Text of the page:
Oil Report

UPDATE 2-Ecuador leader to revamp courts after vote win

* Count continues but little doubt over winner

* Referendum boosts president’s power, worries foes

* Foreign investors unlikely to face any new measures (Adds latest count, Correa quotes)

QUITO, May 8 (Reuters) - President Rafael Correa vowed a shake-up of Ecuador’s courts after a referendum strengthened his grip on the South American OPEC member nation while heightening foes’ fears of autocratic rule.

Votes being counted into Sunday showed the leftist leader ahead on all 10 reforms he put to Ecuadoreans in a referendum that is an early indicator of Correa’s prospects in a possible 2013 re-election bid in the resource-rich Andean country.

“We’ve won -- thank God and the people!” said Correa, 48.

With 33 percent of ballots counted, the “Yes” votes range for the questions was 44 to 50 percent compared with 40 to 44 percent for “No” -- a narrower margin than most had forecast but possibly reflecting opposition strength in urban areas counted first.

Along with Correa’s declaration of victory soon after polls closed on Saturday, major opposition leaders accepted defeat and government supporters celebrated in Quito.


Full coverage of Ecuador’s referendum [ID:nECUADOR]

Political risks in Ecuador [ID:nRISKEC]


In office since 2007, Correa should now be empowered to name one of three members of a panel charged with reforming the judiciary and appointing judges to the Supreme Court and lower courts. Allies will effectively choose the other two members.

“If we don’t transform the judiciary we won’t be able to transform the country,” Correa said in an interview with TV network Telesur on Sunday. “Of course I’m meddling in the judiciary, but my hands are clean. These are the hands of 14 million people in Ecuador, the hands of democracy.”

Other reforms should allow the government to limit media ownership and hold journalists “responsible” for stories -- moves critics say threaten freedom of expression.

Victory should also help Correa to rein in dissent in the ruling Alianza Pais movement and better control parliament.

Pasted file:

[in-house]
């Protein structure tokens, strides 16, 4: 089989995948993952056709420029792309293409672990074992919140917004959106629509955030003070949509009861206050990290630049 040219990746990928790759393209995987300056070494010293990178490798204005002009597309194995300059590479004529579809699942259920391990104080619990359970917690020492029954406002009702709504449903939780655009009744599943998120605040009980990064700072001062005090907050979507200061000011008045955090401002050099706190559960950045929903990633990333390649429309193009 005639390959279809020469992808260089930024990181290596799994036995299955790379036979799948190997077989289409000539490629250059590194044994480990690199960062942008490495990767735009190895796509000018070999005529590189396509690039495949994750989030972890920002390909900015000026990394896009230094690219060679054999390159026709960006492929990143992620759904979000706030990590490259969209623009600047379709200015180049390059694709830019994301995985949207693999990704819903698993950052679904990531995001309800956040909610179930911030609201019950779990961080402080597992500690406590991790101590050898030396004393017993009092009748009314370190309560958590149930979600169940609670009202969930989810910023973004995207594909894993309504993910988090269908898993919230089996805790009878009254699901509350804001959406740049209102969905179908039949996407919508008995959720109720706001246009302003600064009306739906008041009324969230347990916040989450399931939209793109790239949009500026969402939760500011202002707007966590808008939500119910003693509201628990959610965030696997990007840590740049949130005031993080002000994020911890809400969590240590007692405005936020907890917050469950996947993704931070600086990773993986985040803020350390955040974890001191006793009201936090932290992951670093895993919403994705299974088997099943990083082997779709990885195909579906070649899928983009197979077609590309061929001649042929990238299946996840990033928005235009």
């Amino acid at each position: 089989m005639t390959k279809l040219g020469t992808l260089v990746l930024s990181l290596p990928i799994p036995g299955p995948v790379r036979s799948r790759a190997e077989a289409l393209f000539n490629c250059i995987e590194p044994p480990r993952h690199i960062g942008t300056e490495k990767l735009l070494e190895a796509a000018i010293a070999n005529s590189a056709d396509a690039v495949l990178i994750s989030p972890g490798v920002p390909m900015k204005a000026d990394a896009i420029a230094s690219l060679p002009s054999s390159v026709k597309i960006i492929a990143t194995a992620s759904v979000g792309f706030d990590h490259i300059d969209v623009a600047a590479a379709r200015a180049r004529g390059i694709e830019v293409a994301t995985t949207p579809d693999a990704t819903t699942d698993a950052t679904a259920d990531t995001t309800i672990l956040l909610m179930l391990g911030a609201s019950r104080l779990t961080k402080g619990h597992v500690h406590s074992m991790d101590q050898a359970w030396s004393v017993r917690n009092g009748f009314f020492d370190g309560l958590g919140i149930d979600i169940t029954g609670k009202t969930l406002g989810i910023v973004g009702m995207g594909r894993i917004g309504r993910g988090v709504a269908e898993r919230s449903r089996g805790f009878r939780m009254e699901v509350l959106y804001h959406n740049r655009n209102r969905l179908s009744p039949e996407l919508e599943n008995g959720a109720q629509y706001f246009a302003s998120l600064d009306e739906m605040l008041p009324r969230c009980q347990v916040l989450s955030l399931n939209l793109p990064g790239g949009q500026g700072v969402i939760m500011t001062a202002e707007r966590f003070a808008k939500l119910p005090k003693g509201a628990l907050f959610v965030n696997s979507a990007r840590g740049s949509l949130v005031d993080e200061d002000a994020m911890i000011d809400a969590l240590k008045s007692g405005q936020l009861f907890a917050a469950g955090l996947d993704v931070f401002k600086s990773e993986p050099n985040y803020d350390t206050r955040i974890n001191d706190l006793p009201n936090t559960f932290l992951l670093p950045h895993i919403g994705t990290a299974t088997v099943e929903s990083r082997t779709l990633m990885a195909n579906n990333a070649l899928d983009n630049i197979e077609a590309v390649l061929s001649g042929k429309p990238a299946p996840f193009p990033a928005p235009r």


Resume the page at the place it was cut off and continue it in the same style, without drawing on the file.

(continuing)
“Correa’s victory makes it difficult to talk in any serious way about the separation of powers in Ecuador,” said a U.S. analyst of the region, Michael Shifter.

Having won two presidential elections, Correa is widely expected to try again, although the father-of-three has said he may prefer to retire with his wife to her homeland in Belgium.

“I have talked to our sources in Quito and they said they thought this was going to be the beginning of the 2013 campaign,” said Eurasia Group analyst Risa Grais-Targow.


Analysts do not expect Correa to take any drastic new measures against foreign investors, whom he has already largely strong-armed into deals more favorable to the state.

“I think in the oil sector he’s really already gone as far as he can go,” Grais-Targow said, referring to the recent renegotiation of foreign companies’ contracts in Ecuador.

The energetic and eloquent Correa forms part of an alliance of leftist Latin American presidents that includes Hugo Chavez in Venezuela and Evo Morales in Bolivia.

Chavez congratulated his “brother” for a “great victory.”

Constant critics of U.S. “imperialism,” both men have sought to boost state revenues from oil and mineral resources, which have allowed them to spend heavily on the poor.

Major opposition figures acknowledged Correa’s win but said he should take a conciliatory attitude given that the margin did not appear to be as big as the government had forecast.

“It wasn’t a thrashing,” the president’s brother and critic Fabricio Correa told Reuters. “It’s time for meditation not triumphalism.” [ID:nN07159955]

Correa’s big spending on schools, roads and hospitals have fueled his popularity among the poor and lower-middle classes.

“People have seen some real improvements in their lives. They’ve doubled healthcare spending as a percentage of GDP,” said Mark Weisbrot, co-director of the Center for Economic and Policy Research think tank in Washington.

Rivals accuse Correa of having an autocratic streak and fear he may use the referendum boost to clamp down on foes.

Correa, the strongest leader in decades in a country notorious for its political instability, said his goal is not to accumulate power but to empower the poor majority.

“Our main problem in Latin America is that the elites have always concentrated power,” he told Telesur. “Unless Latin America gets to tilt the balance of power from the elites to the majority, we won’t have development.”

The official final referendum result will likely give the “Yes” vote an even higher margin, since the rules say null and blank votes -- about 10 percent so far -- will not be counted. (Additional reporting by Jose Llangari and Santiago Silva in Quito, Mica Rosenberg in Bogota; Writing by Andrew Cawthorne; Editing by Eric Beech)